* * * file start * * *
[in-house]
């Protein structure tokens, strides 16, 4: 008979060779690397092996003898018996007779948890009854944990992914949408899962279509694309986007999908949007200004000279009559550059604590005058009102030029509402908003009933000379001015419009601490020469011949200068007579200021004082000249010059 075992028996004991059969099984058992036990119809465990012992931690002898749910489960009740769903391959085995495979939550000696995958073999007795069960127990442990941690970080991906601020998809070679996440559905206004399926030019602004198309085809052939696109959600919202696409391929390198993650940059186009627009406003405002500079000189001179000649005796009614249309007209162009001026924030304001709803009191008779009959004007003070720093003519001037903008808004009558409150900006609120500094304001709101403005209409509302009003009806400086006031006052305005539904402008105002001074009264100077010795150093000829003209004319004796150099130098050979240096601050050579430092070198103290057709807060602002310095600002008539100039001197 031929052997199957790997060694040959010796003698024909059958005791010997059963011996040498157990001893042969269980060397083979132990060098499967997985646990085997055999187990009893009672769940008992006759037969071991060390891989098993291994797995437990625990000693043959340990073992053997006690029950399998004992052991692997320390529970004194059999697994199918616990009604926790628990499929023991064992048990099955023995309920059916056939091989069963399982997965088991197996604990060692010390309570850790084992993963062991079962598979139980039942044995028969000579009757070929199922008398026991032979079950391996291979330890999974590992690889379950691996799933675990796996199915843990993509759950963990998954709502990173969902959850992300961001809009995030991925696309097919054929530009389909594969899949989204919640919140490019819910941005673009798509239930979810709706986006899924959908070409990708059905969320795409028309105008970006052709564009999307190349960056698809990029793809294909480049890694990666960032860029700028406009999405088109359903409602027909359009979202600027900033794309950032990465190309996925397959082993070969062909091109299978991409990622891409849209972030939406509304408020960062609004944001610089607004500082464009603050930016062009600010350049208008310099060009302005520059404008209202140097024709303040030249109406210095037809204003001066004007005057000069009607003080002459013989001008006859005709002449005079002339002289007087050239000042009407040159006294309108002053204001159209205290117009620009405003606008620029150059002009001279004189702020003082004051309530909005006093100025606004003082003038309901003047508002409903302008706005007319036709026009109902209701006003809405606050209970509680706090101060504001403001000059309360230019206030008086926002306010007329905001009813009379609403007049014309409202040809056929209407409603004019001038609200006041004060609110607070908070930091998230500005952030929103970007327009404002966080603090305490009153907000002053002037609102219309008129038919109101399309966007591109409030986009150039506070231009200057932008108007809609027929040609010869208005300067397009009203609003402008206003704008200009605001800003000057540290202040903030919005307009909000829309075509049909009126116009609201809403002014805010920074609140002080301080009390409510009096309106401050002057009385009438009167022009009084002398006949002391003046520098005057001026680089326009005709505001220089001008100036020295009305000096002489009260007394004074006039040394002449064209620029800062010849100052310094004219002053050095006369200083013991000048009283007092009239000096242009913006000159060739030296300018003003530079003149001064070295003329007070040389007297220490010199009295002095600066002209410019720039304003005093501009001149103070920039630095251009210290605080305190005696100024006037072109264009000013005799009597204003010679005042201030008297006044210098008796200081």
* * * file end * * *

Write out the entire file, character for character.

[in-house]
């Protein structure tokens, strides 16, 4: 008979060779690397092996003898018996007779948890009854944990992914949408899962279509694309986007999908949007200004000279009559550059604590005058009102030029509402908003009933000379001015419009601490020469011949200068007579200021004082000249010059 075992028996004991059969099984058992036990119809465990012992931690002898749910489960009740769903391959085995495979939550000696995958073999007795069960127990442990941690970080991906601020998809070679996440559905206004399926030019602004198309085809052939696109959600919202696409391929390198993650940059186009627009406003405002500079000189001179000649005796009614249309007209162009001026924030304001709803009191008779009959004007003070720093003519001037903008808004009558409150900006609120500094304001709101403005209409509302009003009806400086006031006052305005539904402008105002001074009264100077010795150093000829003209004319004796150099130098050979240096601050050579430092070198103290057709807060602002310095600002008539100039001197 031929052997199957790997060694040959010796003698024909059958005791010997059963011996040498157990001893042969269980060397083979132990060098499967997985646990085997055999187990009893009672769940008992006759037969071991060390891989098993291994797995437990625990000693043959340990073992053997006690029950399998004992052991692997320390529970004194059999697994199918616990009604926790628990499929023991064992048990099955023995309920059916056939091989069963399982997965088991197996604990060692010390309570850790084992993963062991079962598979139980039942044995028969000579009757070929199922008398026991032979079950391996291979330890999974590992690889379950691996799933675990796996199915843990993509759950963990998954709502990173969902959850992300961001809009995030991925696309097919054929530009389909594969899949989204919640919140490019819910941005673009798509239930979810709706986006899924959908070409990708059905969320795409028309105008970006052709564009999307190349960056698809990029793809294909480049890694990666960032860029700028406009999405088109359903409602027909359009979202600027900033794309950032990465190309996925397959082993070969062909091109299978991409990622891409849209972030939406509304408020960062609004944001610089607004500082464009603050930016062009600010350049208008310099060009302005520059404008209202140097024709303040030249109406210095037809204003001066004007005057000069009607003080002459013989001008006859005709002449005079002339002289007087050239000042009407040159006294309108002053204001159209205290117009620009405003606008620029150059002009001279004189702020003082004051309530909005006093100025606004003082003038309901003047508002409903302008706005007319036709026009109902209701006003809405606050209970509680706090101060504001403001000059309360230019206030008086926002306010007329905001009813009379609403007049014309409202040809056929209407409603004019001038609200006041004060609110607070908070930091998230500005952030929103970007327009404002966080603090305490009153907000002053002037609102219309008129038919109101399309966007591109409030986009150039506070231009200057932008108007809609027929040609010869208005300067397009009203609003402008206003704008200009605001800003000057540290202040903030919005307009909000829309075509049909009126116009609201809403002014805010920074609140002080301080009390409510009096309106401050002057009385009438009167022009009084002398006949002391003046520098005057001026680089326009005709505001220089001008100036020295009305000096002489009260007394004074006039040394002449064209620029800062010849100052310094004219002053050095006369200083013991000048009283007092009239000096242009913006000159060739030296300018003003530079003149001064070295003329007070040389007297220490010199009295002095600066002209410019720039304003005093501009001149103070920039630095251009210290605080305190005696100024006037072109264009000013005799009597204003010679005042201030008297006044210098008796200081």